What Steve Bannon’s indictment of Trump’s stonewalling tactics means


Friday, Steve Bannon, a former advisor to President Donald Trump, what? indicted out of contempt of Congress, signaling that Trump’s ability to protect himself from potentially damaging revelations relating to the January 6 attack on the capital may be waning.

The indictment is the first of its kind in almost 40 years, and it could be an important sign of things to come as Congress seeks the testimony of the 35 people and groups, including Bannon, who has so far received a subpoena.

Bannon, who what? sued along with a number of other former Trump officials in September, he left the administration in 2017, but reporting Bannon’s conversations with Trump ahead of the January 6 attack, as well as remarks made on his podcast, War Room, indicate that his testimony would be of considerable interest to the commission.

On January 5, just a day before the attack, Bannon told listeners to his podcast that “Hell will break loose tomorrow.” according to CNN; in December, according to Bob Woodward and Robert Costa in their recent book Danger, Bannon told Trump that: “We will kill him in the cradle. Kill the Biden presidency in the cradle.”

Despite Friday’s indictment, it is extremely unclear whether even the prospect of prison will force Bannon to testify; as Philip Bump of the Washington Post wrote Friday, “The indication will likely be a matter of pride [for Bannon], proves he is a true soldier in this world-changing fight that he advertised in his show. “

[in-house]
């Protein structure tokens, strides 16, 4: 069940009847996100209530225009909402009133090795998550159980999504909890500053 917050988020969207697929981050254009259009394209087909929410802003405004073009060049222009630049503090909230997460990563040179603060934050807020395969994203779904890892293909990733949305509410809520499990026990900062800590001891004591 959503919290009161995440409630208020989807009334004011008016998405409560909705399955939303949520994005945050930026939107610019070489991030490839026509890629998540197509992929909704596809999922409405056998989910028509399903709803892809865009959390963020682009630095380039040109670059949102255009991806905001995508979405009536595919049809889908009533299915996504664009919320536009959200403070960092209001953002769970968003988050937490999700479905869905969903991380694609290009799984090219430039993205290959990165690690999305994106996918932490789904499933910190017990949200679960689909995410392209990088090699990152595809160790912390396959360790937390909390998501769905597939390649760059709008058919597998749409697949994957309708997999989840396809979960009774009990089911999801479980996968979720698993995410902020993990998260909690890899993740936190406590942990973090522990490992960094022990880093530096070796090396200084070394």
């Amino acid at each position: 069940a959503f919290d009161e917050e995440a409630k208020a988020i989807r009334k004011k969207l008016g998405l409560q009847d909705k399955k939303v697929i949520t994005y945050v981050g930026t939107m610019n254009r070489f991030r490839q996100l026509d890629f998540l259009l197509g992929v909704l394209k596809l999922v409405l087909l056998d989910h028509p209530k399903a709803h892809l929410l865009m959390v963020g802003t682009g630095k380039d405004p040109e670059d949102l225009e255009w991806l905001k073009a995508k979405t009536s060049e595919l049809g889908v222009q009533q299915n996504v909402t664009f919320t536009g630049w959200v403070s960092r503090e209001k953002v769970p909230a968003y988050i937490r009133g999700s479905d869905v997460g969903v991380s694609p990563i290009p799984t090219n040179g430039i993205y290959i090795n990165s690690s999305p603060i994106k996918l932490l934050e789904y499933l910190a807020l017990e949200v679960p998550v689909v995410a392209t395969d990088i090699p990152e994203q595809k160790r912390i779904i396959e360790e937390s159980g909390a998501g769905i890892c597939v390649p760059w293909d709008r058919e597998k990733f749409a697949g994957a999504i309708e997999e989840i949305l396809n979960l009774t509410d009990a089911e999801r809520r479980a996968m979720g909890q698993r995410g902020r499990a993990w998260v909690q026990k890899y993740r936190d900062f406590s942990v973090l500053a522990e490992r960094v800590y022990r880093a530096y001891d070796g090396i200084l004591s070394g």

Regardless of Bannon’s inclination to testify, however, it now seems substantially more likely that he will face some consequences for not doing so, unlike previous Trump officials who ignored the subpoenas; if found guilty, according to the DOJ, will face “a minimum of 30 days and a maximum of one year in prison, plus a $ 100 to $ 1,000 fine” for each of the two counts of outrage.

Additionally, with the DOJ backing Congressional inquiries with real legal force, the threat of a subpoena could prove to be a powerful incentive to testify and a key tool for Congress in the face of Trump’s efforts to thwart investigations. .

Bannon’s indictment is just one of two developments this week that suggest Trump’s stonewalling tactics may be reaching their limits; the other came earlier in the week when a DC district court judge ruled the committee is expected to receive documents from the Trump White House relating to the attack.

For the moment, a provisional administrative injunction means that the committee will have to wait at least a little longer to receive the documents – the arguments before the DC Circuit Court of Appeals are set for November 30th – but experts say the case is moving fast by federal court standards, a blow to Trump’s efforts to run out of time.

Notably, Chutkan’s decision was pronounced just 23 days after Trump filed a lawsuit. according to the New York Times; in contrast, it took a district court more than three months to rule on a Effort of 2019 to force former White House adviser Don McGahn to testify about Trump’s efforts to thwart investigations into Russia.

In his sentence on Tuesday, Judge Tanya Chutkan concluded that Trump’s claims of executive privilege are not sufficient to withhold documents from Congress, writing that “the public interest consists in allowing – not enforcing – the combined will of the legislative and executive branches to study the events that have brought and occurred on January 6. “

“The presidents are not kings, and the plaintiff [Trump] he is not president, “Chutkan said.

Between that case and the threat of a prosecution now hovering over hardline former Trump administration officials – and with Trump and the GOP removed from power at least until the 2022 mid-term elections – there is a real possibility that the tactic Trump’s favorite, filibuster, will not be as effective a shield for him as it was previously.